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    November Update; On Plans, And What To Do When They Fall Apart

    In the last few weeks, there’s been a movement (or maybe a meme) for Millennials – at least those of us currently latched to our Twitter feeds, forced to watch the democratic institutions of our country implode 280 characters at a time – to binge watch Frasier on Netflix. It’s the new Thing, and I’ll admit I’ve been suckered in by the sudden influx of Frasier Discourse floating around. Though I’ve been lately falling asleep to an episode or so of Ken Burns The Roosevelt’s documentary, last night I watched two or three episodes of Frasier instead.

    I had forgotten what a funny, smartly written show it was, or how overtly dramatic Frasier Crane was over every single mild upset life threw his way. I get it, twitter peeps. Frasier Crane is literally all of us. We just didn’t know it at the time.

    Frasier, for those of us not well versed in their late 80’s, early 90’s sitcom lore, was a spin-off of Cheers – another binge-worthy show now available on Netflix. (Bring back Roseanne, Netflix, or I swear…). Cheers took place in a bar in Boston, where Frasier Crane and his (rather intense) wife Lilith were frequent secondary characters. To account for the existence of the spin-off, which relocated Frasier across the continental United States in his home town of Seattle, hosting a pop psychology radio show and begrudgingly allowing his father and a live-in care worker to live with him in his lavish, eclectic apartment, conveniently in the eye of the space needle, it was told to us in the Pilot that Frasier had divorced Lilith and moved back home for a new chapter of his life. Because of this unexpected turn in the path, he had to leave his son behind, his practice, and everything he thought he had built in Boston.

    Something struck me towards the end of the Pilot episode. During his radio show, where he gives advice to call-in patients, Frasier takes a call from someone who says she has just broken up with her boyfriend of eight years and cannot stop crying. Is she mourning the relationship, she asks? Frasier explains that no, she isn’t. She is mourning the life she had thought she had planned for herself, but which has now been completely reshuffled.

    I thought that was such a poignant and insightful observation – that sometimes the plans we make fall apart, and not only do we have to adjust to this new reality, but we have to give ourselves the time and the space to mourn the story we had written in our heads of The Way Things Are Going To Be, and which now seems dashed, foiled, scrubbed out.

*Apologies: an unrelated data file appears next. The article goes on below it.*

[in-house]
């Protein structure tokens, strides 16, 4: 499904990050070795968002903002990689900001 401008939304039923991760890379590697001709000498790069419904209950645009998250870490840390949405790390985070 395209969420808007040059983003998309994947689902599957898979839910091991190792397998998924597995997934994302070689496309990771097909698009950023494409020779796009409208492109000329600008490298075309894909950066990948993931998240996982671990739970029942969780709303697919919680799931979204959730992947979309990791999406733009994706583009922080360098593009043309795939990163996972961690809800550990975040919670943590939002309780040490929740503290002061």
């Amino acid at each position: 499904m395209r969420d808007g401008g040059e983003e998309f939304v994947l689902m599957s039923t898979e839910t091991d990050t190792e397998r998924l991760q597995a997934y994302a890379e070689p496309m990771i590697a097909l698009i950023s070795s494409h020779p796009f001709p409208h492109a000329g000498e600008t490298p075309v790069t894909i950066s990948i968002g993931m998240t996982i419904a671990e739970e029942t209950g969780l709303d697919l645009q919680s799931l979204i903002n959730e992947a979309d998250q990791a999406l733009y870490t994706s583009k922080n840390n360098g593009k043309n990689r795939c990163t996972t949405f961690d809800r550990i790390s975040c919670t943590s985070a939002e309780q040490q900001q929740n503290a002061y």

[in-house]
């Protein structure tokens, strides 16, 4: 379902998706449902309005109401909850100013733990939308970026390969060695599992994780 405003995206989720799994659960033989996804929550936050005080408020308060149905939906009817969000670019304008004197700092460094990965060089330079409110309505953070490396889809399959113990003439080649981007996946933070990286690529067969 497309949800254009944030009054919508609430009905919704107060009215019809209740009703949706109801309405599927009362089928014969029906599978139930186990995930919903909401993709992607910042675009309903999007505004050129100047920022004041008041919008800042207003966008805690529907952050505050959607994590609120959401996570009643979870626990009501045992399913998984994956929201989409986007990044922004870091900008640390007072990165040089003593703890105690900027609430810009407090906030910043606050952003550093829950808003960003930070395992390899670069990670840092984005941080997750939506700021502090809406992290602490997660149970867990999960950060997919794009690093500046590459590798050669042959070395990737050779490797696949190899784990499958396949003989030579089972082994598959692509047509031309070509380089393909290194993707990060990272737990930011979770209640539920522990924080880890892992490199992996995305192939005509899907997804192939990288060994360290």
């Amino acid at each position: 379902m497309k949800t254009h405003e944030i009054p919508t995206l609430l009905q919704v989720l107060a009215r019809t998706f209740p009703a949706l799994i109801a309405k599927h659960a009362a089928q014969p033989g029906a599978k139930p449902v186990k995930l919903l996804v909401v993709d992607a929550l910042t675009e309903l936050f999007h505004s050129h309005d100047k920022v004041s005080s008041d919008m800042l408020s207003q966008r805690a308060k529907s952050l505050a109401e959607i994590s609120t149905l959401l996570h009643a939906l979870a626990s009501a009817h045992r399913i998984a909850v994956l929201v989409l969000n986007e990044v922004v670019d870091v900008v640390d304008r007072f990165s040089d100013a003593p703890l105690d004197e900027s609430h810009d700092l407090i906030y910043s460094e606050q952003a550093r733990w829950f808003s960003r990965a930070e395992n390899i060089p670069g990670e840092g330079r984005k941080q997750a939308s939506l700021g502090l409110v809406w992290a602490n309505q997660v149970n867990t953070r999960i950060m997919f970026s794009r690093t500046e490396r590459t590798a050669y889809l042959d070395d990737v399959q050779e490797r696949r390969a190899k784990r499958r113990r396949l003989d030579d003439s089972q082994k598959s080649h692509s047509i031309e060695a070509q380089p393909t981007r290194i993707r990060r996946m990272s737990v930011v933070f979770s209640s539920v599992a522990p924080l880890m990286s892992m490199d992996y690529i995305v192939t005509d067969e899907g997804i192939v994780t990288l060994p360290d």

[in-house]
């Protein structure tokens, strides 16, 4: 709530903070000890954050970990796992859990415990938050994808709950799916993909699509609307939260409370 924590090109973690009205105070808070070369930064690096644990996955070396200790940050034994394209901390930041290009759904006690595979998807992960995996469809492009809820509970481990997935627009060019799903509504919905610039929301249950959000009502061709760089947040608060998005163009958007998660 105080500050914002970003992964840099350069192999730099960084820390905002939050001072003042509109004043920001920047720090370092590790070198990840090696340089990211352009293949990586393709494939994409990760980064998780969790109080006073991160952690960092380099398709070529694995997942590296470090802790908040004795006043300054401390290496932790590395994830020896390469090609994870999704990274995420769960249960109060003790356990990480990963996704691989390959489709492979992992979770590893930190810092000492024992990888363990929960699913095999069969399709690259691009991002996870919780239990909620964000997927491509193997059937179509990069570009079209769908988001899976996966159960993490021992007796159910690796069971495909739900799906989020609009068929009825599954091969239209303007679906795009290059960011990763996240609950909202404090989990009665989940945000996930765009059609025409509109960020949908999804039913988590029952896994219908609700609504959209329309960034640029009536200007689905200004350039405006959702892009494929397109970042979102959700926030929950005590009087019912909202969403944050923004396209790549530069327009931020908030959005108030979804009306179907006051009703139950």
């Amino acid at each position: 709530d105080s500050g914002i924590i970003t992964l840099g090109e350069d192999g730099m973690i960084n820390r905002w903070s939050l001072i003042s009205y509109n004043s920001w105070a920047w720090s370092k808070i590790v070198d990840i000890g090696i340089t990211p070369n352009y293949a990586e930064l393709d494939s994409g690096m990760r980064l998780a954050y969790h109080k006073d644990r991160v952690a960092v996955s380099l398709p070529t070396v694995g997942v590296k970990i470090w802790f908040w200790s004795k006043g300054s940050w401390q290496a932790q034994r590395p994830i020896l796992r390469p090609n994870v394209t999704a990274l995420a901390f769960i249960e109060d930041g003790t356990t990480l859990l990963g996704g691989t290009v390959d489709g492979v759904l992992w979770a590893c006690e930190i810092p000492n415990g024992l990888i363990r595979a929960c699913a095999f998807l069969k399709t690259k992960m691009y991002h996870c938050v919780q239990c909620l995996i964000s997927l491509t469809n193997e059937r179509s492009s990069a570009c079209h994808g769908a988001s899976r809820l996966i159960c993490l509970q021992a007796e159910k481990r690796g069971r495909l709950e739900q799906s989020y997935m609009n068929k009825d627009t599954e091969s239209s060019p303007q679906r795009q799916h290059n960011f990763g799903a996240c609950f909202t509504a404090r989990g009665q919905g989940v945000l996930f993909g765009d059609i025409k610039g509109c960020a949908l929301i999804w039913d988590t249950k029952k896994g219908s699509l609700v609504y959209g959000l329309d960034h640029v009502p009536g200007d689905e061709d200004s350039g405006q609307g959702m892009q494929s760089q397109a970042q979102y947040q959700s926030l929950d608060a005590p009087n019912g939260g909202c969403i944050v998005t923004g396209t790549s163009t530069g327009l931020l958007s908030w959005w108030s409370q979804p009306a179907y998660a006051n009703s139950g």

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    Blog

    A (Not So Happy) Hiatus

    Happy Writer is going on hiatus for the next little while. There won’t be a new post tomorrow, and I’ve unscheduled the posts that were coming up for the next week. As you might know, I live in Southwest Florida, which is currently in the path of Hurricane Irma. We’ve evacuated from Fort Myers, where the hurricane is potentially making landfall, but were only able to get up to my sister’s house in Sarasota — still in the hurricane’s path. Irma should be weaker by the time she reaches us up here, and my sister is at a good elevation. We should be fine.

    Just in case, though, I thought I would put this blog on a hiatus, since I will probably lose power and wouldn’t be able to respond to comments or promote tomorrow’s post.

    Happy thoughts, guys. I’ll update as soon as the storm has passed.

    Blog

    What Does My Desk Look Like?

    I love seeing other writers’ set ups, where they work, what little items they have on their desks, the beautiful books they fill their shelves with … basically, I spend way too much time scrolling through Instagram pictures of other people’s bedrooms, an act which sounds so much worse put down in print.

    Full disclosure, I usually spend most of my writing time either bundled up in bed or outside on the porch, but these pictures of my desk are too pretty not to share.

    Desk with apple computer and gallery wall of artwork

    Why, yes, I do have way too many Funko Pops. The three-tiered magnet board has a post-it note outline of one of the books I’m writing!

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    Blog

    Beautiful People Couple’s Edition!

    This month’s Beautiful People, a link-up for writers hosted by Cait @ PaperFury and Sky @ Further Up and Further is all about couples. 

    Full disclosure: I meant to post this yesterday, Valentine’s Day. Wouldn’t that have been perfect? A romance-themed post for the most romantic day of the year? Well. I was too busy eating my weight in chocolate and heart-shaped pizza to even think of making this post. BUT, it is still February, I still have pink paper hearts hanging all over my house, so it is still as good a time as any to answer questions about my favorite couple in my WIP!

    First, we have Ol.